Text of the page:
As I understand, your family is very cultural and the way they practice Islam is in a controlling and cultural way.  This includes the feeling that girls should not have careers and not being able to see friends.

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Controlling parent

Additionally, you stated that your mom is angry, controlling and demanding; calls you a disappointment, is never pleased with you;  states you can never compare to her; she screams and yells at you as well as refuses to listen to you when you try to speak gently to her about your concerns.

Sister, it sounds as though you really do love your family and wish to have good relations.  Additionally and very important, you wish to be accepted by your family.  Wanting to be accepted by those we love is natural. 

A child usually seeks their parent’s approval and desires to make them happy and proud of them.  As you stated, your parents practice Islam which is heavily embedded with cultural norms.

Knowing this, it may come as no surprise that this is something that is often difficult to change in a family as traditions and cultural values have been passed down from generation to generation.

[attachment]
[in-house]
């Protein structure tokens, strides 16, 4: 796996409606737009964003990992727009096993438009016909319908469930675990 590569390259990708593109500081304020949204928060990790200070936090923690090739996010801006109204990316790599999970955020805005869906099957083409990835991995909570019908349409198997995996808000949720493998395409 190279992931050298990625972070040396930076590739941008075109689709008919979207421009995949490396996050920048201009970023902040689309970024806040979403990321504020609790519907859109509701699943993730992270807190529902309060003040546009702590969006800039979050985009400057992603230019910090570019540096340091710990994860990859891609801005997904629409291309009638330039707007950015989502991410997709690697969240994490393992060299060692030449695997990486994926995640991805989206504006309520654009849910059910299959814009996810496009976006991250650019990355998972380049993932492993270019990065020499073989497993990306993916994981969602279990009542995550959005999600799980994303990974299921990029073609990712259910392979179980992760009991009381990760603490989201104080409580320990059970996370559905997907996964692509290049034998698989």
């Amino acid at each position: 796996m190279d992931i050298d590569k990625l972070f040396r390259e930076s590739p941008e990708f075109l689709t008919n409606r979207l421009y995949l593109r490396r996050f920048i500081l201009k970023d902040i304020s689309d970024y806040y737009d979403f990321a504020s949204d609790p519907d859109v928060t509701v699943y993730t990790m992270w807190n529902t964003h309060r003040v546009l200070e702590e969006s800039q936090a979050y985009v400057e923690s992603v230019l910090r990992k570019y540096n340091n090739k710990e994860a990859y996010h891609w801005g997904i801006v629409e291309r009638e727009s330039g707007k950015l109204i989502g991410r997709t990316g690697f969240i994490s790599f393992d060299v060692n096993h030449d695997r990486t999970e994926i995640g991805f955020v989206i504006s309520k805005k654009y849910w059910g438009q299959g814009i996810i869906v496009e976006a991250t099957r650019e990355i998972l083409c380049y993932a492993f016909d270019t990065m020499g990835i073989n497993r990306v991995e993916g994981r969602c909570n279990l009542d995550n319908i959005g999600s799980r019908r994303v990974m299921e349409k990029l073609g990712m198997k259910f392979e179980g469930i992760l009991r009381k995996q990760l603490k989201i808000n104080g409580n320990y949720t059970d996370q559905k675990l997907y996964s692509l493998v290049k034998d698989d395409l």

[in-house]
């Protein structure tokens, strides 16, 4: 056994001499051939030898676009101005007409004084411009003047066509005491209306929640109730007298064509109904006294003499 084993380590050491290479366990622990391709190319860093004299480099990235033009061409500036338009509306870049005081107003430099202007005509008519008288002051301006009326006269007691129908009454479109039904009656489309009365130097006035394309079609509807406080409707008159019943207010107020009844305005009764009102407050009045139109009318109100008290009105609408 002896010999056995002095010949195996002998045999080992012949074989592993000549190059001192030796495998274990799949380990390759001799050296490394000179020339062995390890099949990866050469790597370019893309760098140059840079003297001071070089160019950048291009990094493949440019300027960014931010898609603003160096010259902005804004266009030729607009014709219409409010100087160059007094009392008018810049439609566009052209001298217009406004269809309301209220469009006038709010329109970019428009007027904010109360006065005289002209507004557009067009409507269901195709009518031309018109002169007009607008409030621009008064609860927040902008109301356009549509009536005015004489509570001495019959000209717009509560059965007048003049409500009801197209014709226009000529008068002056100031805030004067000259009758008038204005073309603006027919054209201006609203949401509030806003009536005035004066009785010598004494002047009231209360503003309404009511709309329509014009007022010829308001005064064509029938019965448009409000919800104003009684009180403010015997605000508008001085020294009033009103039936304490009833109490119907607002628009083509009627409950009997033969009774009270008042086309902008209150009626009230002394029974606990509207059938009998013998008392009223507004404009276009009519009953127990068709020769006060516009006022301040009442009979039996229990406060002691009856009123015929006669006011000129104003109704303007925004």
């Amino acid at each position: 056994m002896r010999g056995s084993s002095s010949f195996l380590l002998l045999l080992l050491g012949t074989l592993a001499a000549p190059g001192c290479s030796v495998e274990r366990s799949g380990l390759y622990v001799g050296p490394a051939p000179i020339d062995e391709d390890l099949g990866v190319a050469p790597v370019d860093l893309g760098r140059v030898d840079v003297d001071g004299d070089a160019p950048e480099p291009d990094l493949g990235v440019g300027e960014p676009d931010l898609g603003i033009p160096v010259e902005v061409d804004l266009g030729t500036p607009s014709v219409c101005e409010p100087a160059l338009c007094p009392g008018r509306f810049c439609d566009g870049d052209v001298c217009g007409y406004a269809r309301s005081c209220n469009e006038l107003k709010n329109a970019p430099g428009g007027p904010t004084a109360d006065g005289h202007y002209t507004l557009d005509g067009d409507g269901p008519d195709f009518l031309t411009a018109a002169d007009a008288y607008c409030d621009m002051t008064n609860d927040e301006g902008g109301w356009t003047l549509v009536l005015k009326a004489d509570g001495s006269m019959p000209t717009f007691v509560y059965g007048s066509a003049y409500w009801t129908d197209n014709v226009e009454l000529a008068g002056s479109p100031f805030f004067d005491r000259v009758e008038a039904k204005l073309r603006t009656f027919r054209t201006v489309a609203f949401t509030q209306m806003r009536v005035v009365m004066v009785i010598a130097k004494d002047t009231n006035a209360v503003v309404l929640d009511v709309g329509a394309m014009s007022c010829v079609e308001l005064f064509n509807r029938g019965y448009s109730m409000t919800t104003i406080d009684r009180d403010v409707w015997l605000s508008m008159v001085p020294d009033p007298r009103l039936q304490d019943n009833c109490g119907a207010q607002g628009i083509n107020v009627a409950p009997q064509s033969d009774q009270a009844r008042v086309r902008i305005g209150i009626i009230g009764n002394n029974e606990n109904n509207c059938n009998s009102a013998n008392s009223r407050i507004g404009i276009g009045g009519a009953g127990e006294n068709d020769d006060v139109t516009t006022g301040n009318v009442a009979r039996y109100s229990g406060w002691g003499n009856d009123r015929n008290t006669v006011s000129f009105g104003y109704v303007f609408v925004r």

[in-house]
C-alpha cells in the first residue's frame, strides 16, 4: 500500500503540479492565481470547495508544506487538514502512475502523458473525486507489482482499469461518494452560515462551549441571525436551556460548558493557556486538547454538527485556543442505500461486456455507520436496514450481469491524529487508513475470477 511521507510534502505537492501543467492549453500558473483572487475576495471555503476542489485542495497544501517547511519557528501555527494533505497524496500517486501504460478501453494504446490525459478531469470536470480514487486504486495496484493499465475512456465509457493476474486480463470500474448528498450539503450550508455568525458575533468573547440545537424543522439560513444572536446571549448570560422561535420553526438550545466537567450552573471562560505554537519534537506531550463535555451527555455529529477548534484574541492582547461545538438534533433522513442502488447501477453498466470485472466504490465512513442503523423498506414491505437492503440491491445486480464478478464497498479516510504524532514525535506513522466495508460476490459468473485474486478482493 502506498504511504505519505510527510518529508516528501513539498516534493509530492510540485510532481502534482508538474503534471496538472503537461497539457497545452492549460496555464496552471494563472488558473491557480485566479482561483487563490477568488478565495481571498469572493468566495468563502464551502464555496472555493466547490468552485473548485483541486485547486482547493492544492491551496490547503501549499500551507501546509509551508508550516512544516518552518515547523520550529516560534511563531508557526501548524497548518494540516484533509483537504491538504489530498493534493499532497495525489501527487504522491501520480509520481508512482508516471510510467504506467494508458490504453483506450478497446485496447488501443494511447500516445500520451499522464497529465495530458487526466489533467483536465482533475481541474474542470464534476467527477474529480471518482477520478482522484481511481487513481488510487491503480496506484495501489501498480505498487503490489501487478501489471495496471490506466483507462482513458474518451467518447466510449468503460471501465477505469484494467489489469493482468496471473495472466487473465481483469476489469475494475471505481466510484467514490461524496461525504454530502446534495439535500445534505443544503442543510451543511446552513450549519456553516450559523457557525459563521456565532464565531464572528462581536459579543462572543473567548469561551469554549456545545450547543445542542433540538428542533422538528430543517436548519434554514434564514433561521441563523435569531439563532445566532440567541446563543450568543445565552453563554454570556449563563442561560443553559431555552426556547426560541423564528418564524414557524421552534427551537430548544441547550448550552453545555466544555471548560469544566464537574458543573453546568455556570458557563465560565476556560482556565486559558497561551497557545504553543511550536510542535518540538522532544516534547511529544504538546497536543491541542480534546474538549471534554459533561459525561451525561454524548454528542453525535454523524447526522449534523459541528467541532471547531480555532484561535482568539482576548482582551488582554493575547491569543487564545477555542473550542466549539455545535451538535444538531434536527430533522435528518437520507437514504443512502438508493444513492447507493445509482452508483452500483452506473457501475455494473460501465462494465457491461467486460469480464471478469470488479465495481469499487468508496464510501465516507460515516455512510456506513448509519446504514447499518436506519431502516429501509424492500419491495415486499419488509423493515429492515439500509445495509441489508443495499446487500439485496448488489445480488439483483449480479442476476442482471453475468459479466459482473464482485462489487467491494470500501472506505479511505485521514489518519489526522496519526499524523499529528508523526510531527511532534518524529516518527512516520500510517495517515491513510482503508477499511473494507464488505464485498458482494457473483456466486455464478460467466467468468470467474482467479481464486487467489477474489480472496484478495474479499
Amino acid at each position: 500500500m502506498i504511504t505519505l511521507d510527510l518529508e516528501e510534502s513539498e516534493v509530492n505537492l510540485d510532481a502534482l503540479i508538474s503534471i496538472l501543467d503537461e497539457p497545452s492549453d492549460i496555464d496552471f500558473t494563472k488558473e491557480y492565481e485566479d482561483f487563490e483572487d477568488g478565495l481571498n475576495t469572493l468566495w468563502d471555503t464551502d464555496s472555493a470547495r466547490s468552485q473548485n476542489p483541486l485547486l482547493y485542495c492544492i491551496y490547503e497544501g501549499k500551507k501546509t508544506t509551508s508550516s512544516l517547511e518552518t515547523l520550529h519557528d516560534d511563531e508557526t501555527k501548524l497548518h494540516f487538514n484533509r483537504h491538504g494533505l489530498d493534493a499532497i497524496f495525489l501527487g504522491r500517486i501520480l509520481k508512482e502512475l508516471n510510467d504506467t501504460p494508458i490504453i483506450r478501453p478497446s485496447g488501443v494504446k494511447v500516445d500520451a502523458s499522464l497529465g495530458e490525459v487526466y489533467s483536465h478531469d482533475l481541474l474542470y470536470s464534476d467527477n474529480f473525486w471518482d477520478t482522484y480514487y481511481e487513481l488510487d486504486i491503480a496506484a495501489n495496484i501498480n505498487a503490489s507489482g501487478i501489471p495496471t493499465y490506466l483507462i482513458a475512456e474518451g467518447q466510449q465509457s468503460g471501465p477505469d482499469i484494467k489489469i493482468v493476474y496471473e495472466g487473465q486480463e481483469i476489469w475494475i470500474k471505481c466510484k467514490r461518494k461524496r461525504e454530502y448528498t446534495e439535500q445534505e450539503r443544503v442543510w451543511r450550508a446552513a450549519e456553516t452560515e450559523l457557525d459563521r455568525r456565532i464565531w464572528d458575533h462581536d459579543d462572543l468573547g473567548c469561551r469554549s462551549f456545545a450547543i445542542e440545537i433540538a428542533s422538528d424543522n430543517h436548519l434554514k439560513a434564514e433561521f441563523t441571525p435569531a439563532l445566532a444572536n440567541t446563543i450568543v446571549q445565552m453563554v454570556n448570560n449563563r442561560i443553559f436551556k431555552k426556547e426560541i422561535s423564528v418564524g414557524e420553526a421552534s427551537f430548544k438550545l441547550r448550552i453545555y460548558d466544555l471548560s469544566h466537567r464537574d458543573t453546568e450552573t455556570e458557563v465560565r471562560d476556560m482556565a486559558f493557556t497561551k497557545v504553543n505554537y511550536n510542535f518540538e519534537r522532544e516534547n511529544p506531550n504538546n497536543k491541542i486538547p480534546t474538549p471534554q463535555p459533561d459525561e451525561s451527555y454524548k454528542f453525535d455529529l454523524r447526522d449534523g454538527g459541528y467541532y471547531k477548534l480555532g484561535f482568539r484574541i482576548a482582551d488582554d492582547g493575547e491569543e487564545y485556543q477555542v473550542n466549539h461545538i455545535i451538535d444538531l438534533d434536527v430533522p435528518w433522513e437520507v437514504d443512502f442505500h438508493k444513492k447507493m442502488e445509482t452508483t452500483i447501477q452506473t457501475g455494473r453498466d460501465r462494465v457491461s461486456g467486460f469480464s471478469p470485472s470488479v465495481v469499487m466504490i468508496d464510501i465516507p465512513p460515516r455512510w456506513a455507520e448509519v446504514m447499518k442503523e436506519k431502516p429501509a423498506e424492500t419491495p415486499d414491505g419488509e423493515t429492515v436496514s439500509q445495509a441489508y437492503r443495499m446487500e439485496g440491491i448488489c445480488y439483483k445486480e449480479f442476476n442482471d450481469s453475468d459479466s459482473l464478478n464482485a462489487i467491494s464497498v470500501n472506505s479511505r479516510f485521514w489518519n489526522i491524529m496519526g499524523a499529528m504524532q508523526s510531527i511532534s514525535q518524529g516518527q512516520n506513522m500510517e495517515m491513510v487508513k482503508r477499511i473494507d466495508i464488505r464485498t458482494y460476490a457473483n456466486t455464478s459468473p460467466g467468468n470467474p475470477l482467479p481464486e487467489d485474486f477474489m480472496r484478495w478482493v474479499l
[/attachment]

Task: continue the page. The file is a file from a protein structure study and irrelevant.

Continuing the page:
The importance of education

Concerning your education and choice of a major sister, I would kindly suggest that you get together Islamic proofs of the importance of education in Islam.  For instance, Khadijah the Prophet’s (PBUH) first wife – was a businesswoman and a very successful one at that!

My Mom Doesn't Love Me, Help! - About Islam

Surely it took a lot of wisdom and knowledge to run a business.  His youngest wife, Aisha was very knowledgeable and a scholar and promoted the education of women in law and teachings of Islam.

There are many, many other examples of great Muslima’s throughout history who were educated and used their knowledge to advance many fields of study for humankind. 

Sister, whatever field you are studying in, just search on the internet for Islamic examples of Muslima’s in this career.

I am sure you will find many. You may wish to discuss these proofs and examples in a respectful way when challenged about your career choice.  This insha’Allah may negate the cultural expectations and refocus the structures on Islamic ways and values.